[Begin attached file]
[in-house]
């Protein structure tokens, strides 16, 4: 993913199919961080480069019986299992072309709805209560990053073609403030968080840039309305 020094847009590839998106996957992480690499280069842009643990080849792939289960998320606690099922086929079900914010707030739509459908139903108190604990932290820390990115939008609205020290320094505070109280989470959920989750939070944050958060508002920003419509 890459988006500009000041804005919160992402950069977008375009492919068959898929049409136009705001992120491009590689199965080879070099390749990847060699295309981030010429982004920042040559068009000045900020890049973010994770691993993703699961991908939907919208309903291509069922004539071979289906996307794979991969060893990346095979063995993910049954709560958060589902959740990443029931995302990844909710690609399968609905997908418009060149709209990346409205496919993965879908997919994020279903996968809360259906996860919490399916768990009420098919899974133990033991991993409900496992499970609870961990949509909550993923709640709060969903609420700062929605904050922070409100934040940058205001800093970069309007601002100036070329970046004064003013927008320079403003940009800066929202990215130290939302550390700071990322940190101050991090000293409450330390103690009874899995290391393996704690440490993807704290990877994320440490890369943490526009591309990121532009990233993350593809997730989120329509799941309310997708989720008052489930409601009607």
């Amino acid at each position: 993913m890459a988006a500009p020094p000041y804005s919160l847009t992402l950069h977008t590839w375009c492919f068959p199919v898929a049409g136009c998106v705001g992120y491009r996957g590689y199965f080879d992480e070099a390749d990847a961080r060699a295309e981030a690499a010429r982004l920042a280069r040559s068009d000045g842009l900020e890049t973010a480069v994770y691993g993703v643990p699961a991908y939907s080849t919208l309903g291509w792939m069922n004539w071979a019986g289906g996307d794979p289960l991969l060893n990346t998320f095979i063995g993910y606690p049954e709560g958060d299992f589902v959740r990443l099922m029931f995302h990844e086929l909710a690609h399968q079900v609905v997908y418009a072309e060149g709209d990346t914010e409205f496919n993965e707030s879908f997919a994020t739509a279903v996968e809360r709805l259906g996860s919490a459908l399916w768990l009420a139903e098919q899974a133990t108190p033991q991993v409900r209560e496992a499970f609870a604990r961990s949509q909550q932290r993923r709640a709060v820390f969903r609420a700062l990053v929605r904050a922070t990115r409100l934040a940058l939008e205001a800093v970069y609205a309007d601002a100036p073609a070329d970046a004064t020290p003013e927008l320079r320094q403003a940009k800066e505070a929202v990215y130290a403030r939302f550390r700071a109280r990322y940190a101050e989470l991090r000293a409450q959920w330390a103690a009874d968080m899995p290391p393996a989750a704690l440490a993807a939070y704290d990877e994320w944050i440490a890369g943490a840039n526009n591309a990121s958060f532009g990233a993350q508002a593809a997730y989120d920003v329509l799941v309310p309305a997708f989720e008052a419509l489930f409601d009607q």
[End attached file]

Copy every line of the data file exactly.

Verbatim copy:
[in-house]
């Protein structure tokens, strides 16, 4: 993913199919961080480069019986299992072309709805209560990053073609403030968080840039309305 020094847009590839998106996957992480690499280069842009643990080849792939289960998320606690099922086929079900914010707030739509459908139903108190604990932290820390990115939008609205020290320094505070109280989470959920989750939070944050958060508002920003419509 890459988006500009000041804005919160992402950069977008375009492919068959898929049409136009705001992120491009590689199965080879070099390749990847060699295309981030010429982004920042040559068009000045900020890049973010994770691993993703699961991908939907919208309903291509069922004539071979289906996307794979991969060893990346095979063995993910049954709560958060589902959740990443029931995302990844909710690609399968609905997908418009060149709209990346409205496919993965879908997919994020279903996968809360259906996860919490399916768990009420098919899974133990033991991993409900496992499970609870961990949509909550993923709640709060969903609420700062929605904050922070409100934040940058205001800093970069309007601002100036070329970046004064003013927008320079403003940009800066929202990215130290939302550390700071990322940190101050991090000293409450330390103690009874899995290391393996704690440490993807704290990877994320440490890369943490526009591309990121532009990233993350593809997730989120329509799941309310997708989720008052489930409601009607």
């Amino acid at each position: 993913m890459a988006a500009p020094p000041y804005s919160l847009t992402l950069h977008t590839w375009c492919f068959p199919v898929a049409g136009c998106v705001g992120y491009r996957g590689y199965f080879d992480e070099a390749d990847a961080r060699a295309e981030a690499a010429r982004l920042a280069r040559s068009d000045g842009l900020e890049t973010a480069v994770y691993g993703v643990p699961a991908y939907s080849t919208l309903g291509w792939m069922n004539w071979a019986g289906g996307d794979p289960l991969l060893n990346t998320f095979i063995g993910y606690p049954e709560g958060d299992f589902v959740r990443l099922m029931f995302h990844e086929l909710a690609h399968q079900v609905v997908y418009a072309e060149g709209d990346t914010e409205f496919n993965e707030s879908f997919a994020t739509a279903v996968e809360r709805l259906g996860s919490a459908l399916w768990l009420a139903e098919q899974a133990t108190p033991q991993v409900r209560e496992a499970f609870a604990r961990s949509q909550q932290r993923r709640a709060v820390f969903r609420a700062l990053v929605r904050a922070t990115r409100l934040a940058l939008e205001a800093v970069y609205a309007d601002a100036p073609a070329d970046a004064t020290p003013e927008l320079r320094q403003a940009k800066e505070a929202v990215y130290a403030r939302f550390r700071a109280r990322y940190a101050e989470l991090r000293a409450q959920w330390a103690a009874d968080m899995p290391p393996a989750a704690l440490a993807a939070y704290d990877e994320w944050i440490a890369g943490a840039n526009n591309a990121s958060f532009g990233a993350q508002a593809a997730y989120d920003v329509l799941v309310p309305a997708f989720e008052a419509l489930f409601d009607q």